Policy/Process Author – This is the person responsible for documenting the process. They must be notified of any changes so that they can update the policy and ensure the wider business is aware.
Reviewer – There may be several ‘Reviewers’ within any given process. These people are responsible for performing quality checks at specified intervals.
Approver – The Approver will give final sign-off once they feel the product/service/activity has been completed to a high standard. They will be held accountable if the customer is unsatisfied.
Depending on the process, roles that need to be identified change, but strong communication and collaborative culture will always ensure your systems operate seamlessly.
Step 8: Refine the QMS
Never forget to evaluate your system, and do the changes that must be done 2 to 3 months before your external audit. Follow this up with regular Management Reviews to ensure changes are having a positive effect and meeting your quality goals.
Step 9: Internal Audit
Run one last internal audit before committing to the external audit that will be conducted by an independent certification body. It will allow you to evaluate the efficiency and identify opportunities for further improvement.
We advise you to select a group of internal auditors well trained, they will be responsible for determining whether your ISO 9001 QMS is effective.
Step 10: Apply for the Stage 1 Audit
After strategizing, analyzing, implementing, and internal auditing, you will become ready to book your external audit. This might take several weeks to complete the application and get a date for the assessment.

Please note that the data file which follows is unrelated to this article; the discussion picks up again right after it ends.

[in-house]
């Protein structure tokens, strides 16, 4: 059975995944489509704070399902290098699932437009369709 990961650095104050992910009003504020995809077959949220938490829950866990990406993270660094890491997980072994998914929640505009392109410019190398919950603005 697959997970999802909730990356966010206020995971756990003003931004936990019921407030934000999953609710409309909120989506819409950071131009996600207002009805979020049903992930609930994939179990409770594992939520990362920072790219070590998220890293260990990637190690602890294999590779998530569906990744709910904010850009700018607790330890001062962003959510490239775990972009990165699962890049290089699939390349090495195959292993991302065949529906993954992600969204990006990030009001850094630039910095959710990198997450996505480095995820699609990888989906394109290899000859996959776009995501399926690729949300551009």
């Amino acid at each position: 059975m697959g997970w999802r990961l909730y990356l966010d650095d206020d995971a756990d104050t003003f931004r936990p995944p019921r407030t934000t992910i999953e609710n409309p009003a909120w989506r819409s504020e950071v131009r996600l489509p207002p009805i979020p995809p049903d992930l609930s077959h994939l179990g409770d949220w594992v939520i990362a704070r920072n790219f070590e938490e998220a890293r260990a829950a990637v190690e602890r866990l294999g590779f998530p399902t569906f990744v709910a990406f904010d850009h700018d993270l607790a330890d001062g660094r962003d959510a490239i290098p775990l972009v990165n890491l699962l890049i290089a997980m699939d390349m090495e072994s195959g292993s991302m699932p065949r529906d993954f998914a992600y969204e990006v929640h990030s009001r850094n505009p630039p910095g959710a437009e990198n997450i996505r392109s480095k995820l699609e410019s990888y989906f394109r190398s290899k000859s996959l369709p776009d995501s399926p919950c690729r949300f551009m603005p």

When set, communicate the date with the employees and put a reminder to everyone.
Step 11: The External Audit
While external auditors will be looking for evidence that your business is complying with the QMS, encourage your employees to be open and honest and make sure they are prepared. Auditors know that employees won’t have answers to every question but they expect them to demonstrate how they find answers.
Other helpful tips:
– Prepare the office by ensuring workspaces are tidy and that there are no uncontrolled documents on desks or in common areas
– Make sure documents are available when needed
– Have a copy of the QMS manual ready for the auditor on arrival
– Give them a private space in which to work on their documentation
– Assign someone to go with the auditor and introduce them to the relevant people
Step 12: What to Do After Passing?
After achieving the ISO 9001, plastering it all over your website, and shouting about it to your customers, the hard work begins!
To keep your certification, you must continually review, monitor, measure, evaluate, identify and act on risks to improve procedures. Internal audits should be done constantly to make sure the QMS is adequately resourced.
The external certification body will assess your QMS and renew your certification only if it continues to meet the regulatory standards.
To sum up, whether you want to scale your business, or you are working on introducing a new product line or installing new infrastructure, your QMS is the foundation on which your goals can be attained.
Although it may seem hard work following the ISO 9001 checklist and becoming certified is beneficial on the financial, operational, and cultural levels.